However, like Alaska, the Orkneys experience very long nights in the winter and short ones in the summer, not quite the land of the midnight sun, but getting on that way. As a consequence, there is very much an Orkney tourist season, this extends from May through to the end of September. You are, of course, very welcome in the islands out of season during the winter but you may find it to be wet and cold, not to mention the Orkney winds which blow at that time of year. Out of season, you will also find that much of the tourist infrastructure has closed down.
The cottage (a small house) is what we call ‘self catering’, that is to say that you buy and prepare your own food. The cottage is not part of a hotel complex. I understand that the term in North America for this type of accommodation is called ‘vacation home rental’. We provide bedding linen, which is sheets, duvet covers, pillow cases and towels as well as washing up liquid, dishwasher tablets and toilet paper. The house is fully equipped for self catering with a full range of kitchen utensils, plates, mugs, pans and skillets etc. etc. The cottage will have been serviced prior to your arrival and will be serviced after you leave. However, cleaning materials are provided and we would appreciate it, if you would leave the cottage in a reasonable state of cleanliness.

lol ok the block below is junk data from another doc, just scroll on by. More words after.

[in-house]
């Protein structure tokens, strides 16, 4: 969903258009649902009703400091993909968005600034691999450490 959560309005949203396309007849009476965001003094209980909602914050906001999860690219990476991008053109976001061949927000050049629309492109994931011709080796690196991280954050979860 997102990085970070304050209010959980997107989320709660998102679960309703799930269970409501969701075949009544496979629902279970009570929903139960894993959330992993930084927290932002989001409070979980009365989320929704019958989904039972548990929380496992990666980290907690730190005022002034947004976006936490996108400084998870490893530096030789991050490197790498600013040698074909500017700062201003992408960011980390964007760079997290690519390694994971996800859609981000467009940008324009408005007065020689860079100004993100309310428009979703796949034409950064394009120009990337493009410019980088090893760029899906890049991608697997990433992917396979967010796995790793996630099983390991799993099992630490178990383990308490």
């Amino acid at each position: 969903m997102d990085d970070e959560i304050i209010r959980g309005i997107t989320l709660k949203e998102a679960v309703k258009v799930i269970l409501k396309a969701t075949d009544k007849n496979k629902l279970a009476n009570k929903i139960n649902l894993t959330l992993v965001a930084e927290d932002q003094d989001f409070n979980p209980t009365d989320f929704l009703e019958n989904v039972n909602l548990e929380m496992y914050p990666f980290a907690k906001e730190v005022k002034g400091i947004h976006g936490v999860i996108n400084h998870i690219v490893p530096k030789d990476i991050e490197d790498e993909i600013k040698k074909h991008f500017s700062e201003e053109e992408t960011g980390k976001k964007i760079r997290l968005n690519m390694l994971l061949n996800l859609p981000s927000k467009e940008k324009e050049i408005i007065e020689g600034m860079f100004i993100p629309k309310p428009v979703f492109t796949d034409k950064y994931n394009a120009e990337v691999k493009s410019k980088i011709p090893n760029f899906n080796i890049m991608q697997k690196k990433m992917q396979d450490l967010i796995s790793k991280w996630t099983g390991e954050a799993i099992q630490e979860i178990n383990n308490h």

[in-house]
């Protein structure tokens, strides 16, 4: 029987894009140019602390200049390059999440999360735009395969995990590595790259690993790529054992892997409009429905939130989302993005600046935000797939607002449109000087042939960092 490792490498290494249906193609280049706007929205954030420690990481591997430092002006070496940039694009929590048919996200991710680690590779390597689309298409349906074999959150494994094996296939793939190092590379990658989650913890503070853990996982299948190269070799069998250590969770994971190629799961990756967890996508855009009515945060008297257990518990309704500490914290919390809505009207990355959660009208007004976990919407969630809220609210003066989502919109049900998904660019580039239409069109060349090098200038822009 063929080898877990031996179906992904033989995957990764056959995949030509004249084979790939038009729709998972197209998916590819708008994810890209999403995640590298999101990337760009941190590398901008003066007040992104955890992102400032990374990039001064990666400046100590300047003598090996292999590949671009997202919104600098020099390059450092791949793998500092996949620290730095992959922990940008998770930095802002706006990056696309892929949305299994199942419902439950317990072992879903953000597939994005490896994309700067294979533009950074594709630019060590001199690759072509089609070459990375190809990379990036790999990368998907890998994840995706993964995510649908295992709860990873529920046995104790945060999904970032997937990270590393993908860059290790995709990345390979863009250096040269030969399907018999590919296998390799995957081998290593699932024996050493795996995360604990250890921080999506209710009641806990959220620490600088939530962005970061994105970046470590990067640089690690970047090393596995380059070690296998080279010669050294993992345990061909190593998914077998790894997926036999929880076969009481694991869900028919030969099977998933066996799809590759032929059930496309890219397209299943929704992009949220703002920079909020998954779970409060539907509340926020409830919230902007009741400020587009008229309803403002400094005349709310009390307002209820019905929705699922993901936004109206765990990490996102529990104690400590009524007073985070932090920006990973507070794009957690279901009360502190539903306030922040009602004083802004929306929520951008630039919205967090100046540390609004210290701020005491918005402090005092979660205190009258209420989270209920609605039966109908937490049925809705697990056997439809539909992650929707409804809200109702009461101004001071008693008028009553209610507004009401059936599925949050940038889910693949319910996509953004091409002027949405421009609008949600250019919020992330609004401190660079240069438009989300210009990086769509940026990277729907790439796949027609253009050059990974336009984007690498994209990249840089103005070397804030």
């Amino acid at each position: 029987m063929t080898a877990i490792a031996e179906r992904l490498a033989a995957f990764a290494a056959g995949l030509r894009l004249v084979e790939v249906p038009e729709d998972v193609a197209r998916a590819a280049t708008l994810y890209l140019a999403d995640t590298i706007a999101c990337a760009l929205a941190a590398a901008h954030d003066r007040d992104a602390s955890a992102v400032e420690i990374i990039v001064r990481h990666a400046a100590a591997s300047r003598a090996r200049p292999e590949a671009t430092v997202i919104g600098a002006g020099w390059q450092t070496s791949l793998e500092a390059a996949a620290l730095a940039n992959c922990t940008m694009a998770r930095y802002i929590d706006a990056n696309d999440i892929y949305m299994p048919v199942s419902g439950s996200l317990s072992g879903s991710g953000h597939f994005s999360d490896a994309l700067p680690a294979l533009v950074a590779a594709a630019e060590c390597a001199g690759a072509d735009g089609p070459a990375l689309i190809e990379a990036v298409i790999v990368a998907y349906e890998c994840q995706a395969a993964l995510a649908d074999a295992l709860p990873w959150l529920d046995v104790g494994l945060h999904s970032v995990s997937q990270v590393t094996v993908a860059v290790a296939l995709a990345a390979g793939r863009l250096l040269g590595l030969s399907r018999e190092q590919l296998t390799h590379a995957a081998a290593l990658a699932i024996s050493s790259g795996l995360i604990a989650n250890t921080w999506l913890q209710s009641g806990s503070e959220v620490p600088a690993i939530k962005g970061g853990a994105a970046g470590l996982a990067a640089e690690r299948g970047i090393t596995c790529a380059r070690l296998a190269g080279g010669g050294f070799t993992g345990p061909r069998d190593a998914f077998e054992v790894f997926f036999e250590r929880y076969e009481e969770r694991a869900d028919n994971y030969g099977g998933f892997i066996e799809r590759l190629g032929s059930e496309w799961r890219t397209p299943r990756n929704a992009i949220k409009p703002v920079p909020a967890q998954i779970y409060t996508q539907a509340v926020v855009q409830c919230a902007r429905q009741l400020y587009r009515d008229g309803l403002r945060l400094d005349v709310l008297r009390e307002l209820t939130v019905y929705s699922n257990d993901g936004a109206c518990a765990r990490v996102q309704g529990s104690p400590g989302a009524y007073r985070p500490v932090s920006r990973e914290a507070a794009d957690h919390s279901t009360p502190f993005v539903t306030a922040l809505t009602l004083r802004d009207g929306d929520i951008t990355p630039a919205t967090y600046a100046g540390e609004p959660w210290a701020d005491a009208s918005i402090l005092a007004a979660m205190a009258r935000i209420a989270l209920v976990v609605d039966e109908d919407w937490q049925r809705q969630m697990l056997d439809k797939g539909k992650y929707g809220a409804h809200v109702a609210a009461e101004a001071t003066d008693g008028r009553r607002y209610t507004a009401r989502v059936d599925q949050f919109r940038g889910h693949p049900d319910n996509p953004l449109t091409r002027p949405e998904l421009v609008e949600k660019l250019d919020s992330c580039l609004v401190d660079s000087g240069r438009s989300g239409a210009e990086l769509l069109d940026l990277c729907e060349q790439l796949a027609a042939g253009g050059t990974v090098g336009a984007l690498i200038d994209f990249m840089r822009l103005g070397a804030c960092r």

Getting to the Orkney Islands.
By Sea. Car and passenger ferries go from Aberdeen to Kirkwall, Scrabster (near Thurso) to Stromness and Gill’s Bay (near John O’Groats) to St Margaret’s Hope. The first two routes are operated by Serco/Northlink Ferries and the route to St Margaret’s Hope by Pentland Ferries. In addition, there is a passenger-only ferry from John O’Groats to South Ronaldsay.